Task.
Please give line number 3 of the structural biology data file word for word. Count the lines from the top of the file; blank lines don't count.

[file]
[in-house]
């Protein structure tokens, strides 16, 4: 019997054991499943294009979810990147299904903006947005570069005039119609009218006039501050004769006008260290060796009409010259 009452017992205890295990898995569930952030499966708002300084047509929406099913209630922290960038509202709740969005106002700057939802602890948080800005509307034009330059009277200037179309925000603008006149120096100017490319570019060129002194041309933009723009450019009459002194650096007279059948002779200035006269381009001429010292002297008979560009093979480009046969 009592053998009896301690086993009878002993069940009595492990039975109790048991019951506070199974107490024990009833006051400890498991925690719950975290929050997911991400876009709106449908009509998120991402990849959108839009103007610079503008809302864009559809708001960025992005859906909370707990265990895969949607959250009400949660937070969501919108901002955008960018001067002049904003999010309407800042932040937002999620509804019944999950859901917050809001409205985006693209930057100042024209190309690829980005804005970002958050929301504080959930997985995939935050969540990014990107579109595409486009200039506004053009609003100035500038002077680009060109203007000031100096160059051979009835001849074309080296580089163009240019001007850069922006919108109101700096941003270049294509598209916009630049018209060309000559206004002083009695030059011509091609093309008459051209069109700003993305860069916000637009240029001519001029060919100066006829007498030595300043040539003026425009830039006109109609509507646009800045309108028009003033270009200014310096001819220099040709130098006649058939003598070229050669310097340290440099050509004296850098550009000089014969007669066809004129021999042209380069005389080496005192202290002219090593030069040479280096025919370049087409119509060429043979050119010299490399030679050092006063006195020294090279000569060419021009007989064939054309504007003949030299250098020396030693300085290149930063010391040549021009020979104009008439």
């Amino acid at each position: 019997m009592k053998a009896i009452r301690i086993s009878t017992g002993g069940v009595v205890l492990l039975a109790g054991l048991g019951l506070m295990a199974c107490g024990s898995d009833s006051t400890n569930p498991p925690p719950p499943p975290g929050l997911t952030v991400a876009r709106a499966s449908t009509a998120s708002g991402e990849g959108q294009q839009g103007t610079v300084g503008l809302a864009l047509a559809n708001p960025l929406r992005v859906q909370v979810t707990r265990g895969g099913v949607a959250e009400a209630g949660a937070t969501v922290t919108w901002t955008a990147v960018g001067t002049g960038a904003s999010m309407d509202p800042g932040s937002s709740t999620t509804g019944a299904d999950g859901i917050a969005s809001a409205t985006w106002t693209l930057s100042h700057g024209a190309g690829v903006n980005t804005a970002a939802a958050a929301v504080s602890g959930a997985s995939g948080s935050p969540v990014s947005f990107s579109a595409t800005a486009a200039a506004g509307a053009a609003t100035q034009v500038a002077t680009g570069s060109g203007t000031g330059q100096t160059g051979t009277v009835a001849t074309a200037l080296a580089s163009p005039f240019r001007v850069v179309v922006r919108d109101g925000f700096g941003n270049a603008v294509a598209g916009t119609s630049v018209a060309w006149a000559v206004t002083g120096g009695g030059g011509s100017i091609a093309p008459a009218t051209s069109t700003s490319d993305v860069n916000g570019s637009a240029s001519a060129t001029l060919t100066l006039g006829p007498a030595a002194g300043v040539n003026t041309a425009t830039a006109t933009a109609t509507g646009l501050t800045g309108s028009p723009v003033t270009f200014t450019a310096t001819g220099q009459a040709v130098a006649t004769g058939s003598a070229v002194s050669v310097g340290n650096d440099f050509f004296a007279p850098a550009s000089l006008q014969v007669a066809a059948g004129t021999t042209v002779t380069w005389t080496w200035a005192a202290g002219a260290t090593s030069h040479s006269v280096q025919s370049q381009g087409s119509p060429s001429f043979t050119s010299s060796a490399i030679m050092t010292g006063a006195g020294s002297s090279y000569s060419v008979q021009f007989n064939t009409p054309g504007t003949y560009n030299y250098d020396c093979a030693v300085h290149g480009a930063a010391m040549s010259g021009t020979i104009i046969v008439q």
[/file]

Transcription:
């Amino acid at each position: 019997m009592k053998a009896i009452r301690i086993s009878t017992g002993g069940v009595v205890l492990l039975a109790g054991l048991g019951l506070m295990a199974c107490g024990s898995d009833s006051t400890n569930p498991p925690p719950p499943p975290g929050l997911t952030v991400a876009r709106a499966s449908t009509a998120s708002g991402e990849g959108q294009q839009g103007t610079v300084g503008l809302a864009l047509a559809n708001p960025l929406r992005v859906q909370v979810t707990r265990g895969g099913v949607a959250e009400a209630g949660a937070t969501v922290t919108w901002t955008a990147v960018g001067t002049g960038a904003s999010m309407d509202p800042g932040s937002s709740t999620t509804g019944a299904d999950g859901i917050a969005s809001a409205t985006w106002t693209l930057s100042h700057g024209a190309g690829v903006n980005t804005a970002a939802a958050a929301v504080s602890g959930a997985s995939g948080s935050p969540v990014s947005f990107s579109a595409t800005a486009a200039a506004g509307a053009a609003t100035q034009v500038a002077t680009g570069s060109g203007t000031g330059q100096t160059g051979t009277v009835a001849t074309a200037l080296a580089s163009p005039f240019r001007v850069v179309v922006r919108d109101g925000f700096g941003n270049a603008v294509a598209g916009t119609s630049v018209a060309w006149a000559v206004t002083g120096g009695g030059g011509s100017i091609a093309p008459a009218t051209s069109t700003s490319d993305v860069n916000g570019s637009a240029s001519a060129t001029l060919t100066l006039g006829p007498a030595a002194g300043v040539n003026t041309a425009t830039a006109t933009a109609t509507g646009l501050t800045g309108s028009p723009v003033t270009f200014t450019a310096t001819g220099q009459a040709v130098a006649t004769g058939s003598a070229v002194s050669v310097g340290n650096d440099f050509f004296a007279p850098a550009s000089l006008q014969v007669a066809a059948g004129t021999t042209v002779t380069w005389t080496w200035a005192a202290g002219a260290t090593s030069h040479s006269v280096q025919s370049q381009g087409s119509p060429s001429f043979t050119s010299s060796a490399i030679m050092t010292g006063a006195g020294s002297s090279y000569s060419v008979q021009f007989n064939t009409p054309g504007t003949y560009n030299y250098d020396c093979a030693v300085h290149g480009a930063a010391m040549s010259g021009t020979i104009i046969v008439q």